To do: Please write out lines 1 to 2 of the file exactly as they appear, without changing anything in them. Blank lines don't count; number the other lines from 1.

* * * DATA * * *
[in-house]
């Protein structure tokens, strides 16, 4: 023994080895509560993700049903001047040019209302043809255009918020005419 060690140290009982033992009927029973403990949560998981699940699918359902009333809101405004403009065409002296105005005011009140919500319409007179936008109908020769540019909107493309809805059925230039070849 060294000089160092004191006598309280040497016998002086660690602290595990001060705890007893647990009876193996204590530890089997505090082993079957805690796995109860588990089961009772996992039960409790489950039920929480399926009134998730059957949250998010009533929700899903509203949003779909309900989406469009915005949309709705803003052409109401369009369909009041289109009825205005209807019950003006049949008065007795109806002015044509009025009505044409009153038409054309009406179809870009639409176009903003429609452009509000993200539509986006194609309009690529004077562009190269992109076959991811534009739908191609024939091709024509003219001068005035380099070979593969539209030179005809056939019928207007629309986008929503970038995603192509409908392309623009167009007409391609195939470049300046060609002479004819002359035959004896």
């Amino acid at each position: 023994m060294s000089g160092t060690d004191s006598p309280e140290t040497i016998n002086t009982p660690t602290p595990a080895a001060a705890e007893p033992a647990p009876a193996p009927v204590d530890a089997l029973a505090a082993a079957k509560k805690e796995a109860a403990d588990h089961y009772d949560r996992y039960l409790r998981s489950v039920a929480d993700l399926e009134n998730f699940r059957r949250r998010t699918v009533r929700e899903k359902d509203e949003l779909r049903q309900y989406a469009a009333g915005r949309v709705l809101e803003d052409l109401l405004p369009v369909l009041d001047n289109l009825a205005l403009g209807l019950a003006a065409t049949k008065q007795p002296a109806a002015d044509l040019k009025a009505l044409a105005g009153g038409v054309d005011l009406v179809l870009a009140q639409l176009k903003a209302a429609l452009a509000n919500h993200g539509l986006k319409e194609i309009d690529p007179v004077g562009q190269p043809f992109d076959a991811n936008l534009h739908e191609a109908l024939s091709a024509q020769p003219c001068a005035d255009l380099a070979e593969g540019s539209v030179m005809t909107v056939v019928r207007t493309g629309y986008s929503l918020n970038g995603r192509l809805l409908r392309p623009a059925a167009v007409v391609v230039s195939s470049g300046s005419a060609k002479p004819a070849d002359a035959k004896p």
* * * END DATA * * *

[in-house]
């Protein structure tokens, strides 16, 4: 023994080895509560993700049903001047040019209302043809255009918020005419 060690140290009982033992009927029973403990949560998981699940699918359902009333809101405004403009065409002296105005005011009140919500319409007179936008109908020769540019909107493309809805059925230039070849 060294000089160092004191006598309280040497016998002086660690602290595990001060705890007893647990009876193996204590530890089997505090082993079957805690796995109860588990089961009772996992039960409790489950039920929480399926009134998730059957949250998010009533929700899903509203949003779909309900989406469009915005949309709705803003052409109401369009369909009041289109009825205005209807019950003006049949008065007795109806002015044509009025009505044409009153038409054309009406179809870009639409176009903003429609452009509000993200539509986006194609309009690529004077562009190269992109076959991811534009739908191609024939091709024509003219001068005035380099070979593969539209030179005809056939019928207007629309986008929503970038995603192509409908392309623009167009007409391609195939470049300046060609002479004819002359035959004896």